Monday, 17 December 2012

We’ve got magic to do; Or, how Holy Motors and Frankenweenie made me ponder on their nods to movie magic

I was discussing the “mystery” of Holy Motors with Jose (Pop Matters, Movies Kick Ass) and I mentioned that I justified any potential obscurity in the film by telling myself that it was just glorious magic, even though I felt it was a naïve copout to do so. Jose astutely responded that “magic isn’t naïve, it’s very complicated because it defies our better judgements” – and that just set my mind of whirling in so many directions. Maybe it’s because I’ve been doing metatheatre this semester in my Drama class at University, but more and more I find myself feeling as if many films recently have been consciously, and self-reflexively commenting on themselves and the way we experience them. So, those words from Jose took on especial significance when I considered that to some extent movie magic operated in that same ineffable way which is nuanced and special while defying our judgement.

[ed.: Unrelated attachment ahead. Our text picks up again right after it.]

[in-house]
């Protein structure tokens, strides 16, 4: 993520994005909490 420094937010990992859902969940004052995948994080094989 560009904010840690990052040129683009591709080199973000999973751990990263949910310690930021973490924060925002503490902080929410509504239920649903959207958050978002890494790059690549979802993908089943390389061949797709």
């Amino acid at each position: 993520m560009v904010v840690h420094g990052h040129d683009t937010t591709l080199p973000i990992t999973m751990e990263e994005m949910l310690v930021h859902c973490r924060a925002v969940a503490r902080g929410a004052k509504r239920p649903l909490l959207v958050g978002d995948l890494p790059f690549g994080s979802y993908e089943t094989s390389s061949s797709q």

Considering Holy Motors opposite Frankenweenie might seem to be an exercise in futility but both encapsulate, for me, the impossibilities that movies make possible. Still, Holy Motors is significantly more interested in the machinations of film in the truer sense. We spend a day in the life of Mr Oscar as he travels around in his limousine going from job to job inhabiting various “characters” at everyone. The reason I’d plucked magic out as my way of making sense of Holy Motors was because I suspected that were it in animated form we’d have been more willing to buy the impracticability of its events. Journeys into the uncanny are more accepted in the animated because we’re willing to reject realism there. As it were, without ever explicitly pronouncing on what we’re watching – and why – pronouncing on what Holy Motors is an exercise ripe with possibilities. There are elements (the final “conversation”, Oscar’s last job, elements of the Merde arc) which seem to descend into Theatre of the Absurd. Most prominent, though, for me – and evoked by those chilling opening shots in the cinema – is the promise of movies specifically (and art a greater level) allowing us to explore a myriad of places in the blink of an eye. I call those opening shots chilling because that shot of the sleeping audience in front of the theatre screen suggests so much. Have audiences reached a state where they’re blindly going to the movies and ignoring the wealth of possibilities it presents us with?